Under a program agreed at a NATO summit last year, ISAF said it will begin handing security responsibility to Afghan forces in several areas from July. The program will end with the withdrawal of all foreign combat troops by the end of 2014.

(Additional reporting by Abdul Saboor; Writing by Rob Taylor; Editing by Paul Tait)

NATO: Bomb kills 10 in Afghanistan

http://news.yahoo.com/s/ap/20110416/ap_on_re_as/as_afghanistan

By SOLOMON MOORE, Associated Press Solomon Moore, Associated Press 2 hrs 38 mins ago

KABUL, Afghanistan — Like hundreds of thousands of Afghan men, he volunteered in the national army, ran drills in the mud, carried an automatic rifle, and worked alongside coalition mentors struggling against a hardcore insurgency.

But he was not one of them.

On Saturday, he walked into a meeting of NATO trainers and Afghan troops at Forward Operating Base Gamberi in the eastern province of Laghman and detonated a vest of explosives hidden underneath his uniform, killing 10.

Five NATO troopers, four Afghan soldiers and an interpreter were killed in the deadliest sleeper agent assault since November, when an Afghan border policeman shot six U.S. soldiers to death at a base in the eastern province of Faryab.

Four Afghan soldiers and three interpreters were wounded in Saturday’s attack.

The Taliban claimed responsibility for the bombing and said the soldier was a sleeper agent who joined the army a month ago_a contention confirmed by an Afghan army official.

“Today, when there was a meeting going on between Afghan and foreign soldiers, he used the opportunity to carry out the attack,” Taliban spokesman Zabiullah Mujahid said in an email to reporters.

Attacks by insurgents donning security uniforms are a relatively rare, but recurrent problem as NATO and Afghan forces work more closely together. Afghanistan’s security forces are also ramping up recruitment of Afghan soldiers and policemen so they can take the lead in securing their nation by the end of 2014 — adding more than 70,000 police and soldiers last year in an effort to reach a goal of 305,000 troopers by the end of this year.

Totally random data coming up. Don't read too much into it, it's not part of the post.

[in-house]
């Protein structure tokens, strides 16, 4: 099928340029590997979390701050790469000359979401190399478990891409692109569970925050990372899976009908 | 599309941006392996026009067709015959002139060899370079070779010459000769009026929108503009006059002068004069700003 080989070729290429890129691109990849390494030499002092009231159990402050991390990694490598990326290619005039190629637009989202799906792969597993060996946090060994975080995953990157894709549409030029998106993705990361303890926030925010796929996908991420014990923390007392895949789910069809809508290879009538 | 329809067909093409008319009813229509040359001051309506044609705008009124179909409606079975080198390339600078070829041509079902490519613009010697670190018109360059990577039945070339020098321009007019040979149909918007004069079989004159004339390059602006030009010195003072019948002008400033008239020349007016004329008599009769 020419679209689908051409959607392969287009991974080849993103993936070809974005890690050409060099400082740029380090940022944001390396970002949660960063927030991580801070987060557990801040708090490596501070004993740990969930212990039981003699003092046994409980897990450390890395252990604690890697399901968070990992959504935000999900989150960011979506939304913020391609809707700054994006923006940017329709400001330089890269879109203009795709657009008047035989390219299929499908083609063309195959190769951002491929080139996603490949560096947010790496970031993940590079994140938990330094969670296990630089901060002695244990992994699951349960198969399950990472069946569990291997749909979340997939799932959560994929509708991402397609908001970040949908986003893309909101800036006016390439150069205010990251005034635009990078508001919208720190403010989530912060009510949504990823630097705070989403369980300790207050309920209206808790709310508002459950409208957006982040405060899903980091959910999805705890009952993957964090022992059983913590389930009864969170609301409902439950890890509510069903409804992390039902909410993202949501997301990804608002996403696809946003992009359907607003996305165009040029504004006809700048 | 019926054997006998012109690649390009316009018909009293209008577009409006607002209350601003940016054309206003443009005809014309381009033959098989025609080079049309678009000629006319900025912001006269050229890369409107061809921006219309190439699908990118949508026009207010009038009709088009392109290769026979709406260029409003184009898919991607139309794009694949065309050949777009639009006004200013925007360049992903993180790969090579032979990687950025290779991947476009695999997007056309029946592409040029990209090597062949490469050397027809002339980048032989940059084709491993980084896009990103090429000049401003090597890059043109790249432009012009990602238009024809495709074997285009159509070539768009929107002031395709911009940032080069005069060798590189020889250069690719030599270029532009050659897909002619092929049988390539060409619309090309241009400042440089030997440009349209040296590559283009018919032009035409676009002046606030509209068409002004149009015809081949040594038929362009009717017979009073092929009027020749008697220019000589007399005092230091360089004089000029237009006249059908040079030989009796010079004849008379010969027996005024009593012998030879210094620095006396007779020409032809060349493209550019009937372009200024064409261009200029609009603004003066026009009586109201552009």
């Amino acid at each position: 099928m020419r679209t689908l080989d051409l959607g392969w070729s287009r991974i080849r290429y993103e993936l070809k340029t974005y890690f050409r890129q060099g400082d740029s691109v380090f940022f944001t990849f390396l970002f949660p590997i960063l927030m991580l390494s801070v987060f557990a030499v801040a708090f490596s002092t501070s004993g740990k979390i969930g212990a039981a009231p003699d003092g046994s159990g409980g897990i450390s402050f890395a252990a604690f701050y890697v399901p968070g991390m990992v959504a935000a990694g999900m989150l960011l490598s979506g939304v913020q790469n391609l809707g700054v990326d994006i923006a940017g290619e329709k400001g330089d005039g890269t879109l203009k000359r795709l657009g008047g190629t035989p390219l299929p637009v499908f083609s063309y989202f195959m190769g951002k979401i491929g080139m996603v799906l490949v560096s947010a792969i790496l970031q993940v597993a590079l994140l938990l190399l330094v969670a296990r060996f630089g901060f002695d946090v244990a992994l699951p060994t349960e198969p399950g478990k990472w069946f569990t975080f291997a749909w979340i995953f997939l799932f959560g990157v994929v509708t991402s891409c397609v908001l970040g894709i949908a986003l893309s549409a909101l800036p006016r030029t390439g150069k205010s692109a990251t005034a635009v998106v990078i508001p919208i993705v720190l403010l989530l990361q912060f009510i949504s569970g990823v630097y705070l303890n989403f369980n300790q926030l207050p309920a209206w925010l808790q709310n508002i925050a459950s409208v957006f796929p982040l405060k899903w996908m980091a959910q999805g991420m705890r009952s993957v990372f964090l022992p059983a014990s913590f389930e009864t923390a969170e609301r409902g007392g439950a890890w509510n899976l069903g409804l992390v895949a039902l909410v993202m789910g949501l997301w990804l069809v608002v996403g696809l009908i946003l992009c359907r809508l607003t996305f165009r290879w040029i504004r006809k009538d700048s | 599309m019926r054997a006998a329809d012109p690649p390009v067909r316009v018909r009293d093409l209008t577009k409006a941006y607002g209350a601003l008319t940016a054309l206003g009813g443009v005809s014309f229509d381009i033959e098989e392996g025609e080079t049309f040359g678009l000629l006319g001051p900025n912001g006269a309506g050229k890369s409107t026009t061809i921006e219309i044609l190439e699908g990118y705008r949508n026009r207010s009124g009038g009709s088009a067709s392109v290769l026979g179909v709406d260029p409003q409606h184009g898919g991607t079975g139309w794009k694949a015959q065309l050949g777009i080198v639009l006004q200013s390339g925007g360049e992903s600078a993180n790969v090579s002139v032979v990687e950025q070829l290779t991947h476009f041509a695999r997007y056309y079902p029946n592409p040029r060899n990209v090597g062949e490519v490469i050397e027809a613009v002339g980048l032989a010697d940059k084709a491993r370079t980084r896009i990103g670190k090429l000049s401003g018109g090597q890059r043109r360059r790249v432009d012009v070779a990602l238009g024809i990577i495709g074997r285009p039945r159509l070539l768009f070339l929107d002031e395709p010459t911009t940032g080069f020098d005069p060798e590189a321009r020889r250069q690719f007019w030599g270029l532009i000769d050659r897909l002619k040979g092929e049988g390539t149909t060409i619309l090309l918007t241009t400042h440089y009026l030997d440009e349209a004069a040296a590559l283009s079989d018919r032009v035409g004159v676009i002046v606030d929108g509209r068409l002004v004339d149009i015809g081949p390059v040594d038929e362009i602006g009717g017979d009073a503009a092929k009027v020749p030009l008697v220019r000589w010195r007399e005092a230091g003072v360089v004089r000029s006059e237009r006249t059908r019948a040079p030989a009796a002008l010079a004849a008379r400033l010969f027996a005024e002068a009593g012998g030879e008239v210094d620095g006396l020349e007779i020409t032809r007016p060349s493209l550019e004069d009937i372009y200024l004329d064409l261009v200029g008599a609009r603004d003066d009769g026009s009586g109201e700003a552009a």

Afghan security forces are supposed to be vetted by past employers or even village elders, but in a country where unemployment is about 35 percent, the literacy rate is about 28 percent, and computerized record-keeping is a novelty, background checks are often rudimentary.

The explosion took place at 7:30 a.m., as many people on the base were beginning the morning shift and as NATO and Afghan service members conducted what military officials call a “key leader engagement” meeting according to a NATO spokesman.

Following the explosion, Blackhawk helicopters swooped down to carry the dead and wounded to hospitals.

The bodies of four Afghan soldiers brought to a hospital in Jalalabad were too badly damaged to determine their military rank, said Baz Mohammad Sherzad, the health director in nearby Nangarhar province.

NATO declined to provide further identifying information about its soldiers killed in the blast pending notification of their next of kin.

In the wake of such attacks, often it’s not clear whether the shooter was an Afghan trooper who turned on his Western counterparts spontaneously or an insurgent who donned a uniform to infiltrate the base and attack from inside.

On Friday, a suicide bomber dressed as a policeman blew himself up inside the Kandahar police headquarters complex, killing the top law enforcement officer in the restive southern province. The funeral of Police Chief Khan Mohammad Mujahid, one of Afghanistan’s most prominent law enforcement officials, was attended Saturday by at least 1,500 people including Kandahar Gov. Tooryalai Wesa, Afghan Interior Minister Gen. Bismillah Khan Mohammad, Afghan chief justice Abdul Salam Azimi, and the Afghan president’s half brother, Ahmad Wali Karzai.

Earlier this month, a man wearing an Afghan border police uniform shot dead two American military personnel tasked with helping train members of the country’s security forces in Faryab province.

In February, an Afghan soldier shot and killed three German soldiers and wounded six others in the northern province of Baghlan.

Until Saturday, the worse case of a sleeper agent attack was in November, when an Afghan border policeman shot to death six American soldiers before he himself was shot to death in the eastern province of Nangahar. The policeman had been in the force for three years and had accompanied American troopers for about three months when he opened fire on them.

The Taliban took responsibility for that attack.

___

Rahim Faiez in Kabul and Mirwais Khan in Kandahar contributed to this report.